By Sepkowitz, Kent
Newsweek , Vol. 159, No. 19
Byline: Kent Sepkowitz
vaccination skeptics have given new life to an old disease.
Measles is hot again. First the good news: a recent World Health Organization report found that, worldwide, 9.6 million lives were saved in the last decade because of redoubled vaccine efforts.
But here in the Unites States, measles is on the rise. According to the Centers for Disease Control and Prevention, the U.S. saw more measles in 2011 than at any time since 1995. Usually the U.S. has about 60 annual cases; last year it had 222.
While that number may seem inconsequential compared with colds (10 million new cases annually), salmonella (1.2 million), or HIV (50,000), the reasons for measles' mini-spike are particularly troubling. For measles, we have an effective vaccine, sufficient vaccine supplies, and an infrastructure in place to deliver the shots.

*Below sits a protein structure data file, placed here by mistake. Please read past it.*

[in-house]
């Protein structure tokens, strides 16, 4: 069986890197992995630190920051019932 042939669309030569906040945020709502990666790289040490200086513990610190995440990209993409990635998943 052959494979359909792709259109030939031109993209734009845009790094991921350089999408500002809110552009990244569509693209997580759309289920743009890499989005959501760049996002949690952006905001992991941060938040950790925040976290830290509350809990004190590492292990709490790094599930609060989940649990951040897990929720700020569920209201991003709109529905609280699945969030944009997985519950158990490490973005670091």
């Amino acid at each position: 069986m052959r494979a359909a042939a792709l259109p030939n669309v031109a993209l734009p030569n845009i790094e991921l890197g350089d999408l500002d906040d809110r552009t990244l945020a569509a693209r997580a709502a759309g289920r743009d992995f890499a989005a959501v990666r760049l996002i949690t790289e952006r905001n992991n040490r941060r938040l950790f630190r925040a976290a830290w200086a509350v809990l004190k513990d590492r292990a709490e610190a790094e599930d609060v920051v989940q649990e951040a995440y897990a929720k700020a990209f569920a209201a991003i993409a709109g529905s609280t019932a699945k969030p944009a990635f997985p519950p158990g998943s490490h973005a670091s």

Measles is on the rise in the U.S. for the exact opposite reason it is dropping globally. Here, as well as in Europe and other resource-rich places, many people hate vaccination. Almost all of the 2011 U.S. cases developed in or were spread by unvaccinated Americans traveling to Europe and elsewhere, or about-to-be-sick travelers visiting the U.S. from abroad.
The number of vaccine-averse people is difficult to estimate, but only 90 percent of the U.S. population is vaccinated according to specification. …